Objective: Impairments generally persist when children diagnosed with attention-deficit/hyperactivity disorder (ADHD) mature into adolescence. To examine changes in ADHD care during the transition from childhood to adolescence, we conducted a retrospective, longitudinal cohort study of patients diagnosed with ADHD before the age of 10 years to assess changes from preadolescence through adolescence in (1) frequency by which primary care providers offer ADHD care to patients, (2) range of concerns assessed during patient encounters, and (3) treatments implemented or recommended.
Methods: We identified patients from 3 practices included in a large primary care network who (1) were born between 1996 and 1997, (2) were diagnosed with ADHD before the age of 10 years, and (3) received primary care continuously from age 9 through late adolescence. Clinical care was compared among patients in preadolescence (age 9-11), early adolescence (age 12-14), and late adolescence (age 15-18).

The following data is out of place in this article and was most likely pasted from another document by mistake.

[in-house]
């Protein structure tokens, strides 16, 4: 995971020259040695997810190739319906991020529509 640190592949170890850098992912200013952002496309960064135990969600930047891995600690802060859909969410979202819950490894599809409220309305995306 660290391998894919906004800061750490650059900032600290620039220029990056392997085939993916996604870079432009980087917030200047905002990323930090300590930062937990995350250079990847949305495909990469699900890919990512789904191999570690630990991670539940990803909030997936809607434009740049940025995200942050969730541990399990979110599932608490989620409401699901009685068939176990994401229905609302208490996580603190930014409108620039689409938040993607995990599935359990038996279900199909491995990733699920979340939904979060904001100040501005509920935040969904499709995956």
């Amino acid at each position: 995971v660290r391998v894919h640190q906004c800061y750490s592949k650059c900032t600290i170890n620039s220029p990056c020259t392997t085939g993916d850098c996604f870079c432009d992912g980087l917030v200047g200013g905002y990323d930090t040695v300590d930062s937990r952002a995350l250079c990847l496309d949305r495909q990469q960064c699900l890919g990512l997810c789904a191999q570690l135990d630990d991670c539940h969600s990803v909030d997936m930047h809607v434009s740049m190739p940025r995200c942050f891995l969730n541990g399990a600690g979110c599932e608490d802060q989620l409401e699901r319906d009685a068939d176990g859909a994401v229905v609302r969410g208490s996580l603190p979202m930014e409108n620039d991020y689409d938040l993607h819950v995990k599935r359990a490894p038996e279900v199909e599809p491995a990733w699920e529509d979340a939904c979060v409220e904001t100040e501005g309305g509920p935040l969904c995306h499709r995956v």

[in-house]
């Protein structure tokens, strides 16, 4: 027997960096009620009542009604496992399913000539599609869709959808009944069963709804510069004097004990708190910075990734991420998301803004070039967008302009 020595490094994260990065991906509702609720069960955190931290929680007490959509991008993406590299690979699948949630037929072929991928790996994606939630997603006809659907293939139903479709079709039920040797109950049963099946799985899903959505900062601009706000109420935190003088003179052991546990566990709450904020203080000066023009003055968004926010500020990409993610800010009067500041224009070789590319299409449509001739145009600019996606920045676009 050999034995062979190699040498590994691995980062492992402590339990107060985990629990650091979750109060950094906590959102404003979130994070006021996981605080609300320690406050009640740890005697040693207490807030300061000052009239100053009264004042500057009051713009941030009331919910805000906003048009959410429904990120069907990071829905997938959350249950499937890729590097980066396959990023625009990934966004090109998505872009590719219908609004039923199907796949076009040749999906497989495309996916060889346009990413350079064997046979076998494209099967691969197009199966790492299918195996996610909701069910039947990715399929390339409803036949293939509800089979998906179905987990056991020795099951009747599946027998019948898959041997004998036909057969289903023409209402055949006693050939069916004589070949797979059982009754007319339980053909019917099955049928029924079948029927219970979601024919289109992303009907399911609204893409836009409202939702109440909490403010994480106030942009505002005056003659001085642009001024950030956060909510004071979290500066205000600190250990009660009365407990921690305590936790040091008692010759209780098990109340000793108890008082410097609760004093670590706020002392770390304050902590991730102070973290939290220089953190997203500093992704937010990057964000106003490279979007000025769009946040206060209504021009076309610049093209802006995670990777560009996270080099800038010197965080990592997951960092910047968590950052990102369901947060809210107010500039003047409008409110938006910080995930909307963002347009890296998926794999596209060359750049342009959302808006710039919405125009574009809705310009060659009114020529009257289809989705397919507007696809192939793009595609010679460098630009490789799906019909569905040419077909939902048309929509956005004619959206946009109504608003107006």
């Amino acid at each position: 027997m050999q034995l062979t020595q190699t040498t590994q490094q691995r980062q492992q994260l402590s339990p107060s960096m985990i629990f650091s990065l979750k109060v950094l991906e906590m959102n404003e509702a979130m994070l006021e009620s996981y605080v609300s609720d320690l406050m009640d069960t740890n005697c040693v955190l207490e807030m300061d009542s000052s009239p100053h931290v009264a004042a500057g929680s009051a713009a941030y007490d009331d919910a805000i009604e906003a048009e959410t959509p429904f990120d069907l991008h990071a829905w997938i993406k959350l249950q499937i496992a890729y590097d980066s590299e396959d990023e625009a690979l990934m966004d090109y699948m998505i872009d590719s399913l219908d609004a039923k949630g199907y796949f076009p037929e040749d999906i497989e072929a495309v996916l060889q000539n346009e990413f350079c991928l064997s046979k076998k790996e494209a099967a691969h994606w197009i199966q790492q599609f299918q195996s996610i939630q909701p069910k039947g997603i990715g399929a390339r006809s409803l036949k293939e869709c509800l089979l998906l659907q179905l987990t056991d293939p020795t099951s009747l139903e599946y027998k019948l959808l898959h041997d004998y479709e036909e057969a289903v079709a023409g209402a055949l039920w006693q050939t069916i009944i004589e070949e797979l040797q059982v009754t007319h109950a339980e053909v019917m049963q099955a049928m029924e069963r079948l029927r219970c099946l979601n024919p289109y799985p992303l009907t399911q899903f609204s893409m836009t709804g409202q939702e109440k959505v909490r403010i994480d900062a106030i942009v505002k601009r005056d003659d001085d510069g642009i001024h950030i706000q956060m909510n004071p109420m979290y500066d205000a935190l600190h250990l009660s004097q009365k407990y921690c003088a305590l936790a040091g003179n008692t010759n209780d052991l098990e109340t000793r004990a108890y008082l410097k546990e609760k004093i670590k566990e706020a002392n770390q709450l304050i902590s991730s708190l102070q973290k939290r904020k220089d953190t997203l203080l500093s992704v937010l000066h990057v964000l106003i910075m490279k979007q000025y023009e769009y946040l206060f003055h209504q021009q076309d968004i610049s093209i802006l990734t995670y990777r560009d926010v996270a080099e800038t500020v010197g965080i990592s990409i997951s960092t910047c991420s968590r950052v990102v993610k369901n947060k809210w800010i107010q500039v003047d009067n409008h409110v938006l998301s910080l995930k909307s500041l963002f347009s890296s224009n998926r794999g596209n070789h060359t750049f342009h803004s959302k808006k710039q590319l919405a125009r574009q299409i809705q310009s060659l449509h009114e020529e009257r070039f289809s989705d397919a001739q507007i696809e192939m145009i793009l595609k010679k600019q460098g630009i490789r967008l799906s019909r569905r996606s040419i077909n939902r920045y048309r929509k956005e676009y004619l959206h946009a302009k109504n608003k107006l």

Results: Children diagnosed with ADHD before the age of 10 years were less likely to have a documented visit for ADHD during late adolescence (41% of patients) compared with preadolescence (63%, p < 0.001). Evidence of monitoring for depression, suicide, and substance abuse increased from preadolescence to adolescence (p < 0.001) and occurred in about 90% of adolescent patients. However, monitoring for risky sexual activity occurred in only about 50% of adolescents. Discussions of medication diversion and driver readiness were essentially not documented.
Conclusion: The findings raise concerns about how primary care providers manage adolescents with a history of ADHD. Improving monitoring of risky sexual behavior and driver readiness and providing patient education about medication diversion are needed.